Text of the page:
Aristocratic by birth, or not, John's "Stavordale" ancestry is to be found - appropriately - in entertainment: in fact, Vaudeville, between the mid-late 1800s and the early 1900s. A much later "Stavordale" involvement is Puppetry and with the much more modern "Marionation", using electrical and electronic gadgetry, possibly around thirty years ago. First of all: Vaudeville. There were several members of the family who were classical musicians of a very high calibre. Some appeared as circus acts, others rose to be theatre and music-hall performers. The most prominent of these, which caused the 'surname-theft' court-case seems to have been THE MILES STAVORDALE QUINTETTE. Headed by Miles EMES-THOMAS, John's grandfather's ensemble, their stringed instruments said to impersonate the human voice, was . exceptional for the period. It had star-billing in the USA (1905, at Poll's "Wonderland", Newhaven, Connecticut); Australia (1906-1908 - Tivoli Theatre, Sydney, Opera House, Melbourne and Palace Gardens, Perth; New Zealand (1916, Theatre Royal, Christchurch - see poster); They possibly toured many more countries, including Britain, where they appeared at the Hippodrome, Bristol, at least for one week (19-24 June, 1916). Their heyday occurred between the late 1800s and
1918. So this would appear to be how John got hooked on music, and it explains his distinctive dignified stage presence. John only imparted this sort of information in the last two or three years of his life. I mislaid what he gave me, but remembering some details, I thankfully, found most of it on the Internet only a few hours ago.

So, from one type of strings we go to another. The later Stavordale dynasty includes some puppeteers. The only ones who I managed to track down, are Cyril ("Buster") and Madge Stavordale. They made the "big-time" on TV, possibly at the time of "Thunderbirds". In fact, their puppets very much resemble those that appeared in that type of production and that period - at least those I discovered on the Internet do.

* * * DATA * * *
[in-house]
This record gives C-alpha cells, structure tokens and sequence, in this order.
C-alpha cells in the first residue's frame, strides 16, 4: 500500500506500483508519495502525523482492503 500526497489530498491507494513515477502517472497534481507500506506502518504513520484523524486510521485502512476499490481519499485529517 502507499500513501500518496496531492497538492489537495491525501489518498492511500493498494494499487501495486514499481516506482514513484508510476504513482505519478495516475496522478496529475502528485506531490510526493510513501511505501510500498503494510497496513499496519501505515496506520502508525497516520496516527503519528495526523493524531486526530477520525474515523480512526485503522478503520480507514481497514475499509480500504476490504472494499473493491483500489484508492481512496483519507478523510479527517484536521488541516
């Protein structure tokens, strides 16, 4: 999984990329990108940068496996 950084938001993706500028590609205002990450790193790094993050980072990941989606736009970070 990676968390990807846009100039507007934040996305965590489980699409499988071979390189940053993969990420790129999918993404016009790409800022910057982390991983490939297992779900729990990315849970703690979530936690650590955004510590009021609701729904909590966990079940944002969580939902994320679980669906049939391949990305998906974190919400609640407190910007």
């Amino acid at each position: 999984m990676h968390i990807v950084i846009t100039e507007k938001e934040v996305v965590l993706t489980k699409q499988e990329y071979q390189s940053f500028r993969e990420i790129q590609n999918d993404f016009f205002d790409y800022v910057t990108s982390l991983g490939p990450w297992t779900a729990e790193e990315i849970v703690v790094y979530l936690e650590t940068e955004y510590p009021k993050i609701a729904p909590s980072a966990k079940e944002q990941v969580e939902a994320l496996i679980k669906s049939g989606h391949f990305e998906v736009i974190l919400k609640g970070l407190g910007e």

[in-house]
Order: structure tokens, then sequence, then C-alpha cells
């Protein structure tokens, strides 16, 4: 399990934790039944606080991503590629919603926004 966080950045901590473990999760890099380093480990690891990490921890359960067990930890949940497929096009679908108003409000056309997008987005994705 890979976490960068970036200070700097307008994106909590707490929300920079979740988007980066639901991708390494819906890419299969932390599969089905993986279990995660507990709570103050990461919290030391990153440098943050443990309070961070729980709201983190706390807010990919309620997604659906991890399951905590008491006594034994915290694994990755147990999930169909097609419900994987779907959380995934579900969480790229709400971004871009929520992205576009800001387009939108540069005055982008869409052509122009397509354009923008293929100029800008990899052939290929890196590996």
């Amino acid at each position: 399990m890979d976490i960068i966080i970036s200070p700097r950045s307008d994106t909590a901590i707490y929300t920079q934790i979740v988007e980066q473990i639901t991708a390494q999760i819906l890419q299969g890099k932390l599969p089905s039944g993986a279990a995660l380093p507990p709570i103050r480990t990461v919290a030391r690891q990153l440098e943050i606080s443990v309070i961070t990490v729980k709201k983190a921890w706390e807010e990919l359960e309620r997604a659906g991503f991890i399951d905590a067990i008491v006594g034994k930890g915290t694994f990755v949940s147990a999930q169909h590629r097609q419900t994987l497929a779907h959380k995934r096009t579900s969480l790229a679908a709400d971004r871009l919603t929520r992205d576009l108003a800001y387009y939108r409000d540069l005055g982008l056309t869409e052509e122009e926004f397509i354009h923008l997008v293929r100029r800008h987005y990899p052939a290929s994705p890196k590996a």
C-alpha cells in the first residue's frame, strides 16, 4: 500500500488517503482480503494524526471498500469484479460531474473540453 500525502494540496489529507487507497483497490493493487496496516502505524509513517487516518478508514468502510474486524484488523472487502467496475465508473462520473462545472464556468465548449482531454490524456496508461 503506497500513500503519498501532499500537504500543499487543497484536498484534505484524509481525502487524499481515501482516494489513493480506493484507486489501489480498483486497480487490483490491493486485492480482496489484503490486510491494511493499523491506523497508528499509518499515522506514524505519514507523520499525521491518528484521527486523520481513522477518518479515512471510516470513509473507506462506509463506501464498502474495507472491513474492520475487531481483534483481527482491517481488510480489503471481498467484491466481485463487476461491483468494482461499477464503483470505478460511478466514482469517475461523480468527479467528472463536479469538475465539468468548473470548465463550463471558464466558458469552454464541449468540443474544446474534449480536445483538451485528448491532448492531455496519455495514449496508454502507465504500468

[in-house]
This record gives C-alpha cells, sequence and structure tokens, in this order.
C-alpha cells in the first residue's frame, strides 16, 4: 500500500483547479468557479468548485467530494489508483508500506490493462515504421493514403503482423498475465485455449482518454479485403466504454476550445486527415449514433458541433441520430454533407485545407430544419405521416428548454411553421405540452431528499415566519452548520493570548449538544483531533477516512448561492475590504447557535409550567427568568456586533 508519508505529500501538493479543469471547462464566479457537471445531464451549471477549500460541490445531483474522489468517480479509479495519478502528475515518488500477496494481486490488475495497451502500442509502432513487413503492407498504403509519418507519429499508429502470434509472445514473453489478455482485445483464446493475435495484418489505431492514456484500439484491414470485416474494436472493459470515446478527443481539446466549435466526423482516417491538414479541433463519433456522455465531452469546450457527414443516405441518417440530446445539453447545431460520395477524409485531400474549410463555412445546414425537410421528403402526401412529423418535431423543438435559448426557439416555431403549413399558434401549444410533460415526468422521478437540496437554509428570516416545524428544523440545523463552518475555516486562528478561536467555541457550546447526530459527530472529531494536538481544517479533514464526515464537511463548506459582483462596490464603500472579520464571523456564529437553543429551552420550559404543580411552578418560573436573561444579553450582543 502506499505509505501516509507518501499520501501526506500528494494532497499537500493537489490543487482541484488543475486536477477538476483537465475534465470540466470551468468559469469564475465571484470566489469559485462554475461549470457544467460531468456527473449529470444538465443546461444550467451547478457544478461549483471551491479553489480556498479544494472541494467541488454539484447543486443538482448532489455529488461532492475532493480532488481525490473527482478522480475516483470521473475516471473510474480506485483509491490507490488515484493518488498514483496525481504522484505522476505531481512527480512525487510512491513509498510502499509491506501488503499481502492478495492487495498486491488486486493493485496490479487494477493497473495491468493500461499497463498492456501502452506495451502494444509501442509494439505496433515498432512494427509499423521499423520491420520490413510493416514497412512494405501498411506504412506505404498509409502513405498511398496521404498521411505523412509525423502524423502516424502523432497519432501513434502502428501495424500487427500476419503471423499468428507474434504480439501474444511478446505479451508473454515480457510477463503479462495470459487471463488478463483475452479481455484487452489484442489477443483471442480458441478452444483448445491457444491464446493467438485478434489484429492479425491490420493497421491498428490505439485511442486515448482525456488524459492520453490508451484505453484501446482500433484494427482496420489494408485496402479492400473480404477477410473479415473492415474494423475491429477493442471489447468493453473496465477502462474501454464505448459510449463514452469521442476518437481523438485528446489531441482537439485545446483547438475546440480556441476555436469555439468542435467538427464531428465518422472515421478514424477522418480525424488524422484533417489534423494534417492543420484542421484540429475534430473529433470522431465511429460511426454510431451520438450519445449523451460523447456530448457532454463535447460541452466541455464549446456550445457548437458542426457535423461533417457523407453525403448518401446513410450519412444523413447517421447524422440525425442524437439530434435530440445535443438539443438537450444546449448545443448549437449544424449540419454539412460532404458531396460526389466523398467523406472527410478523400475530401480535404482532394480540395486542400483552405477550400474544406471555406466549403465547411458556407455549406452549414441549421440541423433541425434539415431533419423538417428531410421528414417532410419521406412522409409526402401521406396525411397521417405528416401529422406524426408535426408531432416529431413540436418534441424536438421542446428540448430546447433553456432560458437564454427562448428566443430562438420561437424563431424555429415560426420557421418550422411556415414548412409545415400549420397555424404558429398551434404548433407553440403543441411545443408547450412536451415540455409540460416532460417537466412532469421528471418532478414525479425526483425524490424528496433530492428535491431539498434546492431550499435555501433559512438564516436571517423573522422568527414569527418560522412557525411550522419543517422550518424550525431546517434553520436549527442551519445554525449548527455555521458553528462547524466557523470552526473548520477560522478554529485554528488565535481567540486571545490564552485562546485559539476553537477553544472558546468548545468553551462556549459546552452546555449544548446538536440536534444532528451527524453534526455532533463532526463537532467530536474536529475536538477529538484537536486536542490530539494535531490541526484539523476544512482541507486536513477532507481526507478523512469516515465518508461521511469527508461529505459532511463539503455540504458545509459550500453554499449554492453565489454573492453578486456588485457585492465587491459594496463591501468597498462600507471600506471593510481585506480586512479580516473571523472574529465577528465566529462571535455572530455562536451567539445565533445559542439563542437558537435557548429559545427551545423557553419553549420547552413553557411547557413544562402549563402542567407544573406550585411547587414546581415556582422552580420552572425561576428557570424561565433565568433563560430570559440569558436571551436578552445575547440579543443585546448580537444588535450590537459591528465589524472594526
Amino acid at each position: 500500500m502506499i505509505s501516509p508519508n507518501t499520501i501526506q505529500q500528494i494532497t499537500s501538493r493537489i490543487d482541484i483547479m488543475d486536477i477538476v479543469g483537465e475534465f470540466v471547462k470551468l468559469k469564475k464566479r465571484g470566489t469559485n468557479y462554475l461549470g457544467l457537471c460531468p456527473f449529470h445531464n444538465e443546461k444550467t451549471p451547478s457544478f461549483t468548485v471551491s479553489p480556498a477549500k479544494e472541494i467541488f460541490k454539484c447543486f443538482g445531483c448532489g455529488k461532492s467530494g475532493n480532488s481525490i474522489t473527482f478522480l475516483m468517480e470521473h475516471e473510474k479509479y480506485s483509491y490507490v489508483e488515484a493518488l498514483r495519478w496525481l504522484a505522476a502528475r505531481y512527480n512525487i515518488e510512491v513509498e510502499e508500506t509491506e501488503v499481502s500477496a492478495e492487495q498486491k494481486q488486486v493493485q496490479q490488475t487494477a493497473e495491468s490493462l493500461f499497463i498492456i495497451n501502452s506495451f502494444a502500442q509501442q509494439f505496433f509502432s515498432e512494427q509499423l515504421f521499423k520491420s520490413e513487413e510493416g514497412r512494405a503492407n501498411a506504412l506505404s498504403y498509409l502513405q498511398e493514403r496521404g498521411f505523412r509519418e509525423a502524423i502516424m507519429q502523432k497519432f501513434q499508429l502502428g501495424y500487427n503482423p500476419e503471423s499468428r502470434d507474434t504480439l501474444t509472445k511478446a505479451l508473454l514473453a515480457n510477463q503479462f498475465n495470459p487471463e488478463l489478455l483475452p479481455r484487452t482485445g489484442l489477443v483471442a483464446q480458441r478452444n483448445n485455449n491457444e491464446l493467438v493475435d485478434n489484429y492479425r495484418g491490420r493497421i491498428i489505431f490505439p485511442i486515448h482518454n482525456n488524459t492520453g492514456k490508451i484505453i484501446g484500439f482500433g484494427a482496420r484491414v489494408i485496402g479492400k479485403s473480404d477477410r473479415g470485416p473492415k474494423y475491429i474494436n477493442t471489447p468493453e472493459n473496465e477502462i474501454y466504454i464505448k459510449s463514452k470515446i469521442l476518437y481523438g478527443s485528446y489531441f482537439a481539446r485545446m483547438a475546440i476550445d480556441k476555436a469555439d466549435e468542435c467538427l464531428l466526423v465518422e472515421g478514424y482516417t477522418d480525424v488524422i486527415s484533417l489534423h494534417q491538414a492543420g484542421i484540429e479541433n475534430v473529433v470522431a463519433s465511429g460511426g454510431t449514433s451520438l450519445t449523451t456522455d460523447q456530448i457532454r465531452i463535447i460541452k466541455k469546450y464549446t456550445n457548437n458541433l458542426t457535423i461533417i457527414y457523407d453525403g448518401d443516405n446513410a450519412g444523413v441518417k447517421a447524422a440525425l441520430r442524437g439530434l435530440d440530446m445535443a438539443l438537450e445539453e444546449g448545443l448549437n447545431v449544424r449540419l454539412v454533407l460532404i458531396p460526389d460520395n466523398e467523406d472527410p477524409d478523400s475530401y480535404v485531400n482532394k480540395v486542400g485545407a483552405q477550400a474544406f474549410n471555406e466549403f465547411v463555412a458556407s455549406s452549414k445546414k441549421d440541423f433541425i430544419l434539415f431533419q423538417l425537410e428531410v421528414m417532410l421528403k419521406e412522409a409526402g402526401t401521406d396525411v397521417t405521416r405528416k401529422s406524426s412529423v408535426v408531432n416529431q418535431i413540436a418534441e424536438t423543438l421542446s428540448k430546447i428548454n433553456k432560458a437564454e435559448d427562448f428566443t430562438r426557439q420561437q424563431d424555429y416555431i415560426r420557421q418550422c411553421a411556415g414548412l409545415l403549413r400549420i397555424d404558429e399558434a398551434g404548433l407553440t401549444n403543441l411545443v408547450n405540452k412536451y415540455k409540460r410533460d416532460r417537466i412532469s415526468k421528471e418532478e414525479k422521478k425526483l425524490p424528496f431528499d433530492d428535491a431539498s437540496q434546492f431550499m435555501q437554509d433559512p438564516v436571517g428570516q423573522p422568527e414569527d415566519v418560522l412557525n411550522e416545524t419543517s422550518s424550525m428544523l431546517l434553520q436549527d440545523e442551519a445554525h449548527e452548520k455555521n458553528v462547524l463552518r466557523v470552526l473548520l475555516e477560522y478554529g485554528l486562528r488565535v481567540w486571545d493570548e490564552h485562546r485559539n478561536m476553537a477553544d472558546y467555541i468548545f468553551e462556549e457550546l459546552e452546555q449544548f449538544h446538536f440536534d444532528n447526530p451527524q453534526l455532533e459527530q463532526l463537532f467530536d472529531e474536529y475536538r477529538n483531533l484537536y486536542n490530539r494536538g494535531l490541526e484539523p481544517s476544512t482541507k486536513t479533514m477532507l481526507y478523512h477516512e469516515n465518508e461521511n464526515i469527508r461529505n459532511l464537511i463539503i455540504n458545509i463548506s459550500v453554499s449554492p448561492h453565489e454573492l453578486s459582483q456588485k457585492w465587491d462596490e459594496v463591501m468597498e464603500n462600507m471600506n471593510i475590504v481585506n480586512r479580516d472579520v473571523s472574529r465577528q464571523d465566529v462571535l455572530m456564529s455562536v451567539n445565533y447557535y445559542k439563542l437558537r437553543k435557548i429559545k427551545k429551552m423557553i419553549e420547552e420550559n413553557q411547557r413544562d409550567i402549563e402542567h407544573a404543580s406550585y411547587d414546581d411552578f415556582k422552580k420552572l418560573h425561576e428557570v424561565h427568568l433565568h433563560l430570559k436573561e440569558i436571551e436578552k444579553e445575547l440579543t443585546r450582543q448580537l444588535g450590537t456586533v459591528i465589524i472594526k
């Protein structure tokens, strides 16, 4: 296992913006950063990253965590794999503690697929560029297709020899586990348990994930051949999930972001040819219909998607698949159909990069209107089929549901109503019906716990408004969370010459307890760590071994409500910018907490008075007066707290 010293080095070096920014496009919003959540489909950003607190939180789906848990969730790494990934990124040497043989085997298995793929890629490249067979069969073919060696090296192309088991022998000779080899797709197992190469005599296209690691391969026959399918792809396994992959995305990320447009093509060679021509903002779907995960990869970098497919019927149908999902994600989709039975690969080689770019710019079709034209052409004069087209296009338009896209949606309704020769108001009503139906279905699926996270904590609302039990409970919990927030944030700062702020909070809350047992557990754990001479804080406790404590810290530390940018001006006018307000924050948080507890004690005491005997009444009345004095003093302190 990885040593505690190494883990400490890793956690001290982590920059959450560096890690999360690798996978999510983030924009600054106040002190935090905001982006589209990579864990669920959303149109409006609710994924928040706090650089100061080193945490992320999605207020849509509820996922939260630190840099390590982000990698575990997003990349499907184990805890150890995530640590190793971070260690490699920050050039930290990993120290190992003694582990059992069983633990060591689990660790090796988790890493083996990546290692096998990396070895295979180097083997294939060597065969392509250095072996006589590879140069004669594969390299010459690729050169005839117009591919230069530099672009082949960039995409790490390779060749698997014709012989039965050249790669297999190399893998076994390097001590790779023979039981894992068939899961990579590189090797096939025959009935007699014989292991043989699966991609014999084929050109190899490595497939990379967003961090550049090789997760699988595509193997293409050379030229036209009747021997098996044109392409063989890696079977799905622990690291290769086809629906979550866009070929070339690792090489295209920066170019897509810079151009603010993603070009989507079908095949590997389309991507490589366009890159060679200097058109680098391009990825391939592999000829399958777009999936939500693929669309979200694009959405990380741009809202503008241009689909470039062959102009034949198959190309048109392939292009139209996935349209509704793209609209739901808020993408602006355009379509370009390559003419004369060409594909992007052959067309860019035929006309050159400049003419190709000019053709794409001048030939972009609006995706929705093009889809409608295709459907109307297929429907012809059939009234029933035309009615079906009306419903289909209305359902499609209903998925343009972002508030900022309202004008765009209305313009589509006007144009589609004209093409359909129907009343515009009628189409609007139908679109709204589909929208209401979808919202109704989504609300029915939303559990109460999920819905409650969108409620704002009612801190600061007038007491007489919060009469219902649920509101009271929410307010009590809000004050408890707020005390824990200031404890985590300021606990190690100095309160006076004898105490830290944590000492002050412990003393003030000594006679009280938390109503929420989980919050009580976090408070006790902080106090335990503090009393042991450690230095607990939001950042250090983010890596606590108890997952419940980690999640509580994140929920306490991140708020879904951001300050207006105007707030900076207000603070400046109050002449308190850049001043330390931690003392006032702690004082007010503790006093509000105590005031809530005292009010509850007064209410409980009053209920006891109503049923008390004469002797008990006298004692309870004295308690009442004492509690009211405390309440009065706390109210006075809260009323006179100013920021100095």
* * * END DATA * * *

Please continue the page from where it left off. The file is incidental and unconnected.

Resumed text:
As we all look forward to celebrating John's interesting life and times on Tuesday, it now only remains for me to repeat my sincerest condolences to Brenda, Julia, Louise, Karen, Mandy, Andrew and their remaining family members, and friends, for and on behalf of all of us on the Manchester Jazz scene and to say that John will be missed by a great many friends and colleagues too.

Joe Silmon-Monerri
06/03/12


26/02/12 - Sad to report that my friend, drummer John Stavordale, passed away last night. John had not been well for some time, and will be sadly missed. Our condolences to Brenda and to all the family. -

Noel Broadgate.


27/02/12 - Passing of Arthur Pedder and John Stavordale. These unexpected news items are very sad more so because both fellows were great jazzmen and lovely men too. I always enjoyed their company and playing whenever it happened. -

Mart Rodger


29/02/12 - I'm so very sorry to hear Noel Broadgate's news sad about John Stavordale. He was a dear old friend of mine too, going back to the 1970s, as we frequently played together in bands around Stockport, and especially occasionally at a big hotel in Offerton. Brenda and John also used to come to support us when I had a band at the Warren Bulkeley Jazz Cellar in Stockport. He was a very versatile and tasteful drummer, with a fantastic sense of humour and a treasure-chest of jokes to go with it. As usual, we were out of touch for a good two years or so. It just shows how precious time is; we always fail to take advantage of being in touch with close friends and relatives while we can. All of a sudden, it's too late! -

Joe Silmon


07/03/12  -  The funeral went extremely well, with about 140 mourners filling the Rowan Chapel to the door. The service was semi-religious/half-Humanistic; very tastefully arranged. George Galway allowed me to sit in with the band he put together for the reception, consisting of Mike Burns (trumpet/vocals), George (tenor sax, clarinet/vocals), me, Paul Medina (d/bass), Ian Wright (drums) and Vinny Parker (piano). We played some of John Stavordale's favourite Swing numbers. It was a real privilege to play with such great local musicians. It was, all-in-all, the perfect send-off for John. From the Manchester Jazz scene, Nigel Cretney, Derek Galloway and his wife Trisha were there; so were John Tucker, Bill Carton, and "Gordon" (who sat in on Paul Medina's bass), the drummer from the BB Big-Band sat in on Ian Wright's kit. Andrew and Brenda thanked everyone who attended and seemed more than pleased with the outcome.

Joe Silmon



07/03/12 - Hi Fred,

Many thanks to all the musicians and friends who joined our family in celebrating dadís life at his funeral yesterday. It was great to see so many faces and to hear dadís music and some great live jazz.

Regards,
Andrew J Stavordale